so I don't dislike it. Things I have observed or have seen discussed
on the bazaar mailing list that you might want to consider:
(1) The UI is as baroque as git's, once you consider all the plugins
and GUIs that are available. Lots of different workspace styles
(ordinary branching, stacked branching, looms -- similar to
quilts?, lightweight checkouts, ...) are supported with a
corresponding increase in subcommand count and/or options.
(2) New repo formats are added frequently, and taking advantage of new
features often requires upgrading your repo format. So-called
lightweight checkouts can be especially annoying as they involve
leaving the history on the server, making distributed work
(3) Bazaar is very good at supporting the kind of refactoring that
involves lots of file/directory renames and/or splitting/combining.
(4) Bazaar is claimed to have especially good merging support.
(5) Bazaar has an idiosyncratic log format that displays branches and
merges "nicely" by choosing a principal branch, and indenting
subsidiary branches. This view changes depending on the repo,
AIUI. Some people prefer to leave that to a separate command
(a graphical DAG viewer or something like "git-show-branches").
(6) In some common use patterns (eg, "bzr log | less"), Bazaar
currently does not scale.
> >. It is guaranteed to scale (unless Python gets to be
> > significantly bigger and more active than Linux, at any rate) and it has
> > a large, very technically capable, and supported user community already.
> I think any of the DVCSs will scale. But I will be taking some
> performance numbers so scalability will be taken into consideration.
On the contrary. Bazaar is currently known *not* to scale, and the
bazaar developers have a number of hypotheses about why, and are
working hard on fixing the acknowledged problem. Emacs made the
decision to use bzr "because it's a fellow GNU project" early this
year, but they're still using CVS because of ongoing pushback against
the performance problems of bzr. Let's put it this way: on my iBook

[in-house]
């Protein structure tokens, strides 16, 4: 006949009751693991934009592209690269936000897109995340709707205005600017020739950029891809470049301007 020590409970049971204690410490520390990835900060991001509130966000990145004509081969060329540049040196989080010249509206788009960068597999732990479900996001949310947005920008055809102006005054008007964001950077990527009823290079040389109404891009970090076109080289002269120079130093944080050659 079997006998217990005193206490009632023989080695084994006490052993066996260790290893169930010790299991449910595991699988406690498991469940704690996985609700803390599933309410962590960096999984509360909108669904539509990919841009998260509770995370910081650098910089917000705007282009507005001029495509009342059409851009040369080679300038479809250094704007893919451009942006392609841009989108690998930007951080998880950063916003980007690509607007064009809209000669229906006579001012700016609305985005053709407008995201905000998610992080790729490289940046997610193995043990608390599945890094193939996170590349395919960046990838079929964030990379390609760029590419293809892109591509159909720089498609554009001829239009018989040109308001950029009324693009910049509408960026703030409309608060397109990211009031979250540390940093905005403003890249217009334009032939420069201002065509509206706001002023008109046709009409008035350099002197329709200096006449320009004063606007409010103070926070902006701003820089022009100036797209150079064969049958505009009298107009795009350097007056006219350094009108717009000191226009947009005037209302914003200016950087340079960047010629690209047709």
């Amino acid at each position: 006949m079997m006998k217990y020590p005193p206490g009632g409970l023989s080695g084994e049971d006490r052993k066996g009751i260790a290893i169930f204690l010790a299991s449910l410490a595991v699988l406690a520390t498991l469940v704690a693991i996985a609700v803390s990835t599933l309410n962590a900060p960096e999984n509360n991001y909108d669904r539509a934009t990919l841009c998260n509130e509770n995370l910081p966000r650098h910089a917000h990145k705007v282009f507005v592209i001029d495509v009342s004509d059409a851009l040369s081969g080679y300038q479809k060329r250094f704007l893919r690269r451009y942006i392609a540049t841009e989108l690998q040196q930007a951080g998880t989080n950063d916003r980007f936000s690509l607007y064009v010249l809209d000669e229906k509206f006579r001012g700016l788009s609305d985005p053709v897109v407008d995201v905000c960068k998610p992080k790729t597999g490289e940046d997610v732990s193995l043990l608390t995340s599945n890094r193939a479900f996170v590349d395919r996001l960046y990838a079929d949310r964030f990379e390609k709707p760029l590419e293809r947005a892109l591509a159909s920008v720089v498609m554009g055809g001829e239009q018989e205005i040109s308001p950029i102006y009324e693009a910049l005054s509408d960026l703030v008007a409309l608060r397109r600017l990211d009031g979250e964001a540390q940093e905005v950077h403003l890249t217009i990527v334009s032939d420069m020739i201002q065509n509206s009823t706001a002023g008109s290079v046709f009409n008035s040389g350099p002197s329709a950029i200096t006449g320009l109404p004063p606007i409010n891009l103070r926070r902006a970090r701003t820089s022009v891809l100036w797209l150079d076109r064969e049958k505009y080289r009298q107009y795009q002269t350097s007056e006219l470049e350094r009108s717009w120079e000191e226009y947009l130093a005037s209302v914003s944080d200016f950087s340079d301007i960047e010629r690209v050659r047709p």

G4, for the same Emacs repository (ie, containing the same subset of
versions), "gitk" puts up the whole DAG in living color in about 10
seconds, while "bzr log" takes almost 5 minutes to return the *first*
revision. There are workarounds, of course, but the default form of
that command (and several others) is very slow in that repo.
My understanding is that to deal fully with these problems, the Bazaar
developers plan to change the repo file format. Some progress has
been made, (small) quantitative improvements have been made, but AFAIK
bzr still has bad worst-case performance for some common operations on
moderately large repos (way smaller than the Linux kernel).
> Well, we will see, but as of right now my use of git has left a nasty
> taste in my mouth that will take a lot of proverbial mouthwash to get
> rid of and allow it to be considered in this PEP.
It's your PEP, but if you don't take git seriously, I expect a lot of
people will refuse to take your PEP seriously.
N.B. It is *not* obvious that you or the PSF should cater to those
people. It is relatively simple, though of course somewhat annoying
and inconvenient, to set up a local bidirectional gateway between the
"official" dVCS and one's preferred one. I think you probably do want
a compromise that everybody will use, but you should keep the "keep
your own repo in any format you want" alternative in mind as a way to
gauge how much claimed pain you should acknowledge.<wink>